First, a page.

Amber Rudd has claimed good progress is being made on the government’s smart meter roll-out initiative, which she says will be “of huge advantage” to energy bill payers in the UK.
The government has a manifesto commitment to ‘ensure that every home and business in the country is offered a smart meter by 2020, delivered as cost effectively as possible’. According to Ofgem, which is regulating the rollout initiative, around 53 million gas and electricity meters will need to be installed by the end of the decade.
Providing an update on the scheme to the House of Commons this morning, the energy secretary said: “Good progress is being made. Energy suppliers have now installed over two million meters in homes and small businesses across Britain ahead of the main installation stage starting later this year.”
Installation is expected to rise significantly from 2016 onwards, with the government targeting around 20 million meters being fitted between by 2018. The initiative is then expected to peak in 2019 before finishing the following year.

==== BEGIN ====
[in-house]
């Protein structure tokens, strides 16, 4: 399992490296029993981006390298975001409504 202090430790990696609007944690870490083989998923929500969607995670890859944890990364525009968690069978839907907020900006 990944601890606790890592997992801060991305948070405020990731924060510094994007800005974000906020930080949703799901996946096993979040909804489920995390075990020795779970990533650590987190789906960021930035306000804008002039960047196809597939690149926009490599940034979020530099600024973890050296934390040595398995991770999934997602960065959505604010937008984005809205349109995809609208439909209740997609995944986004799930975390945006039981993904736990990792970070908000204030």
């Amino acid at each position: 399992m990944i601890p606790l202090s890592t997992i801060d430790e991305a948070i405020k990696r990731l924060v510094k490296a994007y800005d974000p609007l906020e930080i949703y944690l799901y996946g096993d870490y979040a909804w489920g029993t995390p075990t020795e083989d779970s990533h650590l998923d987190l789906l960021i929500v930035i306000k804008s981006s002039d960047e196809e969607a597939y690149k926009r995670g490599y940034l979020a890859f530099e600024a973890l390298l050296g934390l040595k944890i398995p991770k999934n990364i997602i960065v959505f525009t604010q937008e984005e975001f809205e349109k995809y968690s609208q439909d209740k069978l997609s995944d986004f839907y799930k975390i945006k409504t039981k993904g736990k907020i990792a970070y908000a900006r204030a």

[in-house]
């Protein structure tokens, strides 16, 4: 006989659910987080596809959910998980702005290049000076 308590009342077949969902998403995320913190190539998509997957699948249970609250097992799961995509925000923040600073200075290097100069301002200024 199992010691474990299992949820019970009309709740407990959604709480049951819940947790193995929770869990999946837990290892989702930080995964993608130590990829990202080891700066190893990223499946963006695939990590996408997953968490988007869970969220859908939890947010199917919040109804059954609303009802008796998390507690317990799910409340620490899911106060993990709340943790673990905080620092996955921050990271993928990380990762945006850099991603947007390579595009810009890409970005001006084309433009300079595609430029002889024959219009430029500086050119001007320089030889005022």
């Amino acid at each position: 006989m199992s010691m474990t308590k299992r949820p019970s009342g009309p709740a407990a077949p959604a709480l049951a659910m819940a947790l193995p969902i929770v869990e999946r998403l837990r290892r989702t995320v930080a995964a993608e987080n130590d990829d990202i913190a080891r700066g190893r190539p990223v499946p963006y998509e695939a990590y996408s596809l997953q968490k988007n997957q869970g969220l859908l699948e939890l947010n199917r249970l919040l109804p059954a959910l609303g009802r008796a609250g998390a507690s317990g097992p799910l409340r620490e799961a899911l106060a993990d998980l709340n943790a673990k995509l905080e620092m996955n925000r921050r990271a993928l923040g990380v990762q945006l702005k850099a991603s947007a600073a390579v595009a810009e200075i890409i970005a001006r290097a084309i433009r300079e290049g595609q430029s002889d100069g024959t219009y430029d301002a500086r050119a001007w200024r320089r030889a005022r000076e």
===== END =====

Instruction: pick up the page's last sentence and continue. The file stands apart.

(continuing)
Smart meters are intended to act as a main way for consumers to reduce their energy usage which is a key goal for the Department of Energy and Climate Change.
“I think smart meters are going to have a great future in this country. Smart meters will be a very good way for people to reduce their bills and for using less energy therefore creating less carbon emissions,” Rudd claimed.
The secretary of state was responding to a question put forward by Meg Hillier, Labour MP for Hackney South and Shoreditch, who cited a recent claim by Alex Henney, the former director of London Electricity, who called the scheme a “ghastly mess” and a waste of money.
Rudd hit back at this and said: “There is no question that this initiative of smart meters is of huge advantage to the UK customers, and it is the UK customers and consumers that will always be put first.”